"Rear Window" Relationships Analysis of Relationships in Alfred Hitchcocks film, "Rear Window"

Essay by TheLizardKingCollege, UndergraduateA, October 2004

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"Rear Window" Relationships

In 1954 Alfred Hitchcock released "Rear Window," a film about a famous photographer stuck in a wheelchair due to an accident suffered while on the job. This photographer's name is L.B. Jefferies; he spends his days spying on his neighbors out of the rear window of his New York apartment. His only regular visitors are Stella, "a plain-talking insurance company nurse" (Rosenbaum) who gives Jeff her opinion whether he wants it or not, and his girlfriend Lisa Freemont, an uptown fashion mogul who wants to take their relationship towards marriage. In this film Hitchcock uses the character of L.B. Jefferies to show that one can base his relationship on what they see from viewing others, because there are many different types of relationships and not one of them is exactly the same.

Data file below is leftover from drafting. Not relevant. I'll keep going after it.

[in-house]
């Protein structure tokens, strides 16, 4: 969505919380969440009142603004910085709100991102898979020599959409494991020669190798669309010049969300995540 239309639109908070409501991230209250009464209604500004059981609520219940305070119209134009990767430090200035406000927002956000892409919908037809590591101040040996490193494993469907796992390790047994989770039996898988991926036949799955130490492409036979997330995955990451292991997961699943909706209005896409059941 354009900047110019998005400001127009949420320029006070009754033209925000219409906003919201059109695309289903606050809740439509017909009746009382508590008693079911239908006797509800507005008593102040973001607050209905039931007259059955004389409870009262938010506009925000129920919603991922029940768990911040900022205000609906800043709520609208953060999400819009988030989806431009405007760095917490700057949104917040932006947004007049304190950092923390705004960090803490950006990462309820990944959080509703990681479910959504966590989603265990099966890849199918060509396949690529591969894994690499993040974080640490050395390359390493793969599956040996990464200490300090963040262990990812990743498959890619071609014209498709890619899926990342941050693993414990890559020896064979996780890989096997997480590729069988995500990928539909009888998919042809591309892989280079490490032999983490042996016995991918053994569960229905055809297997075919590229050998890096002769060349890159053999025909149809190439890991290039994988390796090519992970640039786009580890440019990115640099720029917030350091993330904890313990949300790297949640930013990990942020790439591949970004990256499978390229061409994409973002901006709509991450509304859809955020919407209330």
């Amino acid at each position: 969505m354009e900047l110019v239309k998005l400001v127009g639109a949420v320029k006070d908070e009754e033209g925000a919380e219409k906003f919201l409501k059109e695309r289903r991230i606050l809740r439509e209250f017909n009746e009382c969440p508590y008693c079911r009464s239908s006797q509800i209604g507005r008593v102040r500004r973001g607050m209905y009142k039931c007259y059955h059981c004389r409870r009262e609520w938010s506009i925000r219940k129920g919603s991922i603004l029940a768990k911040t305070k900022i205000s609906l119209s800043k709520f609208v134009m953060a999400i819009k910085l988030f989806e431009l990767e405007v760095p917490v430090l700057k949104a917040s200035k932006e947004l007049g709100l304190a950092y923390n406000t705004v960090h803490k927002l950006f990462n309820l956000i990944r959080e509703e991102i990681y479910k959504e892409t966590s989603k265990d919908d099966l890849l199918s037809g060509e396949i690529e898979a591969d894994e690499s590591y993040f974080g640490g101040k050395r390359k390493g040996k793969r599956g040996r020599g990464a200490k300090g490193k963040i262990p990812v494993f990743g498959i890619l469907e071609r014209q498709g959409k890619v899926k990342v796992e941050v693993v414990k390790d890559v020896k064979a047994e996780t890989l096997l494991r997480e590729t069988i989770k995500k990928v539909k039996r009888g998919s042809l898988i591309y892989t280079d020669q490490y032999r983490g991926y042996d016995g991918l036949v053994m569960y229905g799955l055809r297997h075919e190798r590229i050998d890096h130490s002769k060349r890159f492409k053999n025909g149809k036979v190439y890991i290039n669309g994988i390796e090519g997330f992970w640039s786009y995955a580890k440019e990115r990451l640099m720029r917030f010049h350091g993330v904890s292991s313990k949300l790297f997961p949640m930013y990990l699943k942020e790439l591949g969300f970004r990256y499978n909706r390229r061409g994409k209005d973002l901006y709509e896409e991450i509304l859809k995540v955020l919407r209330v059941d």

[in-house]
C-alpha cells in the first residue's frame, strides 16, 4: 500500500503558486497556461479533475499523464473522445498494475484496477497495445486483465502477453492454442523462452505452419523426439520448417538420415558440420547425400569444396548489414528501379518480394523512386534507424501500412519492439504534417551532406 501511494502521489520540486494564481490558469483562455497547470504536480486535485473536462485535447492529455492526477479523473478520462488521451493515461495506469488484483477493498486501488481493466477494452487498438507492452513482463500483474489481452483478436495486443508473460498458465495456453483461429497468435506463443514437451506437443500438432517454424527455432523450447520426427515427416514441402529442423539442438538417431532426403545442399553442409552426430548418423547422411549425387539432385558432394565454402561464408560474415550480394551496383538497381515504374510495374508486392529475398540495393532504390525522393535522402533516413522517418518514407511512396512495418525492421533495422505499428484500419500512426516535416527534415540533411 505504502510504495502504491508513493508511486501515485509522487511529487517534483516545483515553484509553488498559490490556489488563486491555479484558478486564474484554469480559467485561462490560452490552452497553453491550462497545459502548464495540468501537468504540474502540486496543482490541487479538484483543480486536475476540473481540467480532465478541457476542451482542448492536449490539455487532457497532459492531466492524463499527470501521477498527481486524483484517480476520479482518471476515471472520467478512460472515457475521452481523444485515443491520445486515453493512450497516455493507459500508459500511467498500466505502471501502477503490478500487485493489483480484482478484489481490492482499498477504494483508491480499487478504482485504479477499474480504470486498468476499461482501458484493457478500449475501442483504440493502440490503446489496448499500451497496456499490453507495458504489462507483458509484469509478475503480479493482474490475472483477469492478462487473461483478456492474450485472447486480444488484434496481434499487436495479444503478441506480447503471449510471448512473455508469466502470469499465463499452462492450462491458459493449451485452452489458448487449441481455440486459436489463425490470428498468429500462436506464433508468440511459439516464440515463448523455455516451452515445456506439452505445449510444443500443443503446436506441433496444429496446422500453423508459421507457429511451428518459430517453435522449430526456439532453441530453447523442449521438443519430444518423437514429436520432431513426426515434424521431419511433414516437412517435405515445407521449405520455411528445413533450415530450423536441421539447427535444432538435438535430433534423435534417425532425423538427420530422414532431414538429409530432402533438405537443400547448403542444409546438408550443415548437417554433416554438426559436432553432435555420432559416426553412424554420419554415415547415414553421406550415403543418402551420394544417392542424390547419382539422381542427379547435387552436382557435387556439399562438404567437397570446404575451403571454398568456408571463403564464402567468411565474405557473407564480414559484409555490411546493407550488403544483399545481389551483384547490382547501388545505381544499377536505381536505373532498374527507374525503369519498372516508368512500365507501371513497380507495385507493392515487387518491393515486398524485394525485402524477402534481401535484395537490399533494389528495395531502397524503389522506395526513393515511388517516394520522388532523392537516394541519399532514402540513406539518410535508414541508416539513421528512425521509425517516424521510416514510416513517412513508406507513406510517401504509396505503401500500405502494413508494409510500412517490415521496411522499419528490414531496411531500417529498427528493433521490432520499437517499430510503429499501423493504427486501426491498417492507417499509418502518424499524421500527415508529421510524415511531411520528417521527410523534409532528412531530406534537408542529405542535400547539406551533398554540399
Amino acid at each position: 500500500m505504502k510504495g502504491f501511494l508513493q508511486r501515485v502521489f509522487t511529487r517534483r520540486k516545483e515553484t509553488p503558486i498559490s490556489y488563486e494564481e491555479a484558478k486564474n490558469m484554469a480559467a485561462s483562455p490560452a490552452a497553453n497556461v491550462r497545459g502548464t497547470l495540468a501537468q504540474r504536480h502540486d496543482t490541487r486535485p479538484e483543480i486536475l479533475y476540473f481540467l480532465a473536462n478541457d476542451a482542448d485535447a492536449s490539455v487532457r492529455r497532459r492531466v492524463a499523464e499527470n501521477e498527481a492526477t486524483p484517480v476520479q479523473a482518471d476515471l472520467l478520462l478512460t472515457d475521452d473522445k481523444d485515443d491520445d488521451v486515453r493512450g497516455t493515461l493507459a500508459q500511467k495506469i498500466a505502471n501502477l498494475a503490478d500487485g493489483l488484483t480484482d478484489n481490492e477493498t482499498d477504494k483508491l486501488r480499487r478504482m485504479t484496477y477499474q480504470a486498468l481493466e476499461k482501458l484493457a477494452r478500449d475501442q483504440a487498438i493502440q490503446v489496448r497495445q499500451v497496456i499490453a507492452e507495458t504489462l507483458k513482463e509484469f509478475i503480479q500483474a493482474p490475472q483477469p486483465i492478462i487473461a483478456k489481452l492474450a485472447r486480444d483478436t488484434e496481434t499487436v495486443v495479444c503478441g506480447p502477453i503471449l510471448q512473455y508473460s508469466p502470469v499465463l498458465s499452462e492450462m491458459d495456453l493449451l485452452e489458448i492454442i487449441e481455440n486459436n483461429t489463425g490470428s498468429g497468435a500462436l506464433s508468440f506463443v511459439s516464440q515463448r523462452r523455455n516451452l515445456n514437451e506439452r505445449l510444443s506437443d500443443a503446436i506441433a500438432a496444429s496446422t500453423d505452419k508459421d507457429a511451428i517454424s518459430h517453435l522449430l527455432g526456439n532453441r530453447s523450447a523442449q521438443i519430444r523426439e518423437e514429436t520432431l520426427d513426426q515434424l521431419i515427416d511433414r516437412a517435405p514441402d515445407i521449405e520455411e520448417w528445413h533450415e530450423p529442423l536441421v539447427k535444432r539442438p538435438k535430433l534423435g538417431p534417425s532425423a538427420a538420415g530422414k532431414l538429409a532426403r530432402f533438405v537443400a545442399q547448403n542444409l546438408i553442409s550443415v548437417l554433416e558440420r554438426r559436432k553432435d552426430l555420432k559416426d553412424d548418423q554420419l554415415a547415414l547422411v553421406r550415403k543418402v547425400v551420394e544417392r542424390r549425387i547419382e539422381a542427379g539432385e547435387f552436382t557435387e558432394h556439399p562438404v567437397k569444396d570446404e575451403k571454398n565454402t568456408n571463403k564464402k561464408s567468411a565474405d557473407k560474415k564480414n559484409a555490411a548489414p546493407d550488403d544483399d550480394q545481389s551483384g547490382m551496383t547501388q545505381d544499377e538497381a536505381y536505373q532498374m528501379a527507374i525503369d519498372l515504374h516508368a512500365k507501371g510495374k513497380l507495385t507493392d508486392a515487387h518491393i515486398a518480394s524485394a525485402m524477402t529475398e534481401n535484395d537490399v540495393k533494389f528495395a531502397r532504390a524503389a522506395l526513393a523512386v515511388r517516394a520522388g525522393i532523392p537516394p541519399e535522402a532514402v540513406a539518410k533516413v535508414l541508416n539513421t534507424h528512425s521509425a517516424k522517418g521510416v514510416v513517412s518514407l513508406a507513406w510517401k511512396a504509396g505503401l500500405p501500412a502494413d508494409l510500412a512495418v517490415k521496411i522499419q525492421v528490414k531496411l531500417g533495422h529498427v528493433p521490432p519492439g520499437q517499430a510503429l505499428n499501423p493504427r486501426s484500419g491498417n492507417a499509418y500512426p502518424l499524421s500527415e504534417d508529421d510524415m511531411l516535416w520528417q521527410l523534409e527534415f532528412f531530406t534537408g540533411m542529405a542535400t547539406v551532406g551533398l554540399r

The opening scene of the film pans around the courtyard where the entire film is shot.

In this sequence we are introduced to all the different characters. First is the elderly couple on the fire escape; they seem to represent an old boring marriage. Second is the middle aged couple with a worn out salesman coming home to a nagging wife. Third are two newlyweds who come into the room and immediately shut the blinds. Fourth is "Ms. Torso," a beautiful young single woman with many suitors. Fifth is "Ms. Lonelyheart," a middle aged single woman who seems to be very sad and bitter about life. The last

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character introduced is "the composer" a middle aged single man interested in his music. Jeff observes all these characters and is assumed to have been observing them for the entire span he has had his cast on. Throughout the film he observes these people and bases his relationship with Lisa on these observations.